2. Funding claims – failure to fund plans: A key risk for defined benefit plans, particularly for multiemployer and governmental plans, is failure to fund the plan to ensure the long-term solvency of the plan.  This high-exposure claim would be excluded by EBL coverage, but potentially covered by fiduciary liability insurance.
  3. Imprudent Investment Claims: The highest exposure claim against defined benefit plans is that the plan trustees or fiduciaries imprudently selected an investment that has experienced poor returns.  The damages model can be the loss in the investment with interest.  This would only be covered under fiduciary liability insurance.
  4. Participant claims – pro se whistleblowers: A participant or concerned citizen can sue employee benefit plans claiming that they are improperly managed or that investments are improper.  This would only be covered under fiduciary liability insurance.
  5. Challenges to Plan Amendments or benefit changes: When a plan sponsor makes changes to the terms of benefits under the plan, participants sometimes file class actions challenging the benefit change.  This is very common for governmental plans, such as when early retirement benefits have been eliminated or reduced.  The ISO EBL policy form excludes from the definition of “administration” the selection process of any employee benefit plan, and thus would not cover any settlor or business function in determining what plan terms should be provided.  A quality fiduciary policy, by contrast, will provide settlor coverage to protect the plan for benefit changes or amendments to the plan that are not considered fiduciary functions.
  6. Conflicts of Interests or Prohibited Transactions: Fiduciaries of benefit plans must act in the best interests of plan participants, and participants or regulator can bring claims that a fiduciary acted in its own self-interest, such as taking improper gratuities from a plan investment advisor.  This is expressly excluded from EBL coverage, but the fiduciary carrier would provide a defense until a finding of guilt by the individual fiduciary.
  7. Excessive Fees: A new trend for defined contribution plans is participant class actions accusing plans of excessive investment fees and not ensuring that investment expenses for mutual funds are the lowest possible.  These lawsuits are expensive to defend and can carry high exposure.  This is another exposure that would only be covered under fiduciary liability insurance.
  8. Poor investment selections in defined contribution plans: Related to excessive fee exposure, participant class actions have been filed alleging that investment choices are not diversified or have underperformed the market.  The damage models can be significant in these cases. Again, this is likely only covered under fiduciary liability insurance.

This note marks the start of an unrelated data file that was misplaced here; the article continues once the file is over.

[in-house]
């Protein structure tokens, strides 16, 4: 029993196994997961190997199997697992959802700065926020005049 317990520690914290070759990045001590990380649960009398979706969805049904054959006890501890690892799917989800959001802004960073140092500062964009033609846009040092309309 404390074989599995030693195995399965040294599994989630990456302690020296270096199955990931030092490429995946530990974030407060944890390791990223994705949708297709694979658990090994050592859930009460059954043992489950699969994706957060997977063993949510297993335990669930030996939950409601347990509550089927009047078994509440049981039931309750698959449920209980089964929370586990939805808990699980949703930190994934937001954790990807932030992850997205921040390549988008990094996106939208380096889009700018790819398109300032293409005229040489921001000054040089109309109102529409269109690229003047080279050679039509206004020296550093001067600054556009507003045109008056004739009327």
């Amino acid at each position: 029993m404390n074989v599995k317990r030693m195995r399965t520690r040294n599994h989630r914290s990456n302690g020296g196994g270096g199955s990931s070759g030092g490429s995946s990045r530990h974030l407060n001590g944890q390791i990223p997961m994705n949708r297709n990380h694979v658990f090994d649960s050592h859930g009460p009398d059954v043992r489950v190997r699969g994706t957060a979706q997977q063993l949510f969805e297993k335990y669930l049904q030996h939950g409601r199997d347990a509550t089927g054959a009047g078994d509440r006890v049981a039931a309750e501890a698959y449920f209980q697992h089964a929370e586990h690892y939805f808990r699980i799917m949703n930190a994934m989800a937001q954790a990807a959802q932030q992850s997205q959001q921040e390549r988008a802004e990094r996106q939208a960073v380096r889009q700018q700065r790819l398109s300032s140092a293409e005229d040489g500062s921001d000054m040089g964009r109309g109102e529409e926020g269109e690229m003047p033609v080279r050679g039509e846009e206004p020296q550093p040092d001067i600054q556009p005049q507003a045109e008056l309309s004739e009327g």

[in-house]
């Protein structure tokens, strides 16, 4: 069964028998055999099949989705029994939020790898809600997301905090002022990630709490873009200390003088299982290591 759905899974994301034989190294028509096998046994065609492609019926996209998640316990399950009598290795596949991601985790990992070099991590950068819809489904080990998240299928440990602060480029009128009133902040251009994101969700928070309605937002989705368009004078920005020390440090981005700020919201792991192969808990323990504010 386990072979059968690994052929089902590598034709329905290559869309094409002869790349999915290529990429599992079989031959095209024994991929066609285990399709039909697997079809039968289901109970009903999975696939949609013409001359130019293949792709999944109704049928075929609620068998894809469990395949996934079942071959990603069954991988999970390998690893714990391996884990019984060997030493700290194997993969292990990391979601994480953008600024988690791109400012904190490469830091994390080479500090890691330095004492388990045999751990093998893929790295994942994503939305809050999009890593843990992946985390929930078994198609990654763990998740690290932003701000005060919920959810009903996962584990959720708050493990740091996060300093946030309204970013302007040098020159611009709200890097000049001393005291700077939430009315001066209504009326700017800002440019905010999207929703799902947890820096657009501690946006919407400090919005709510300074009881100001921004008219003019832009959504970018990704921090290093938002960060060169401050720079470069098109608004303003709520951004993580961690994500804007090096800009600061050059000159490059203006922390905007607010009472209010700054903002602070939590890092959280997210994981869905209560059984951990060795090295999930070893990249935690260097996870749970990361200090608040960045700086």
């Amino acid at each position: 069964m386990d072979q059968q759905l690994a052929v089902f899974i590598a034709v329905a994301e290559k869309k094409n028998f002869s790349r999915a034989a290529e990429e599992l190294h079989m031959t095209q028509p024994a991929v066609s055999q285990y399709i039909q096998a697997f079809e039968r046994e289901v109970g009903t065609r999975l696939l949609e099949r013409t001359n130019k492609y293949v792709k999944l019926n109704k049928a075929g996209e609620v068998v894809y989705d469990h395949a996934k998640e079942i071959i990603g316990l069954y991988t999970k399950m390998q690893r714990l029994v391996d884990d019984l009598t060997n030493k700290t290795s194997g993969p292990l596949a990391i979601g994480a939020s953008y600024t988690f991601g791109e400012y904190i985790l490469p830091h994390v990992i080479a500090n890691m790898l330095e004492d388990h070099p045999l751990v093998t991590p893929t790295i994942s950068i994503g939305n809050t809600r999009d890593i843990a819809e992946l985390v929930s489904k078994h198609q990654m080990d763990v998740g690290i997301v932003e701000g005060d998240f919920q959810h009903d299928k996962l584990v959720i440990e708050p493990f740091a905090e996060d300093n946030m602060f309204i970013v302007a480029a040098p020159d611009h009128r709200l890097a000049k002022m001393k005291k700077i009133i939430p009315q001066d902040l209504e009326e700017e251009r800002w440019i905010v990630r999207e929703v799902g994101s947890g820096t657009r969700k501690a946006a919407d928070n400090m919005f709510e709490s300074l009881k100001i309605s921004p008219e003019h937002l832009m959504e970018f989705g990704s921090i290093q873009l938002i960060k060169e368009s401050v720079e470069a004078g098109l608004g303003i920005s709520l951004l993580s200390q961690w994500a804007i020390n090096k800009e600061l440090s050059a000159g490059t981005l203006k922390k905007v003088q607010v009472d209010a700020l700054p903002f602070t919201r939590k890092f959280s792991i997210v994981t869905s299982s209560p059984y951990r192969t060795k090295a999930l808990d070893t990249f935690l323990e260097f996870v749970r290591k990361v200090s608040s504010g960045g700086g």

9. Failure to remit contributions to defined contribution plans: Regulators have been enforcing the requirement that all participant deferrals to defined contribution plans must be moved immediately into participant funds.  This exposure is not covered by EBL.
  10. Penalties Assessed by the Department of Labor or Internal Revenue Service: If the plan is audited, or fails to file required forms with the DOL, or the IRS, both regulators can assess penalties that cannot be paid out of plan assets.  Plans also face potential penalties for non-compliance with HIPAA, the ACA, and other laws.  Some of the penalties can be paid by the fiduciary policy, but are excluded completely by EBL coverage.
  11. Voluntary Compliance Program Claims: If the plan makes a mistake, like failing to file its Form 5500 on time, it can use the DOL voluntary compliance program to avoid future regulatory issues.  The defense expenses and filing fees will be paid by fiduciary insurance, but excluded by limited EBL coverage.

Comparison of EBL and Basic Provisions of Fiduciary Liability Insurance*

* Note that fiduciary liability insurance can provide additional coverage provisions, and this chart only addresses the core administration, breach of fiduciary duty, voluntary compliance and penalty coverage provisions of the policy.

The Euclid Perspective

We understand why many plan sponsors want to save money by avoiding the purchase of another insurance policy.  But with the rising liability risks of maintaining retirement and health benefits for employees, the investment in fiduciary liability insurance is necessary.  EBL coverage is severely limited in scope and will not cover even the most common claims facing today’s employee benefit plans.

For a more complete understanding of the scope of fiduciary liability insurance, please request a copy of Euclid’s Fiduciary Liability Handbook from

Disclaimer:  The Fid Guru Blog is intended to provide fiduciary thought leadership and advocacy for the plan sponsor community in areas of complex fiduciary litigation.   The views expressed on The Fid Guru Blog are exclusively those of the author, and all of the content has been created solely in the author’s individual capacity.  It is not affiliated with any other company, and is not intended to represent the views or positions of any policyholder of Encore Fiduciary, or any insurance company to which Encore Fiduciary is affiliated.  Quotations from this site should credit The Fid Guru Blog.  However, this site may not be quoted in any legal brief or any other document to be filed with any Court unless the author has given his written consent in advance.  This blog does not intend to provide legal advice.  You should consult your own attorney in connection with matters affecting your legal interests.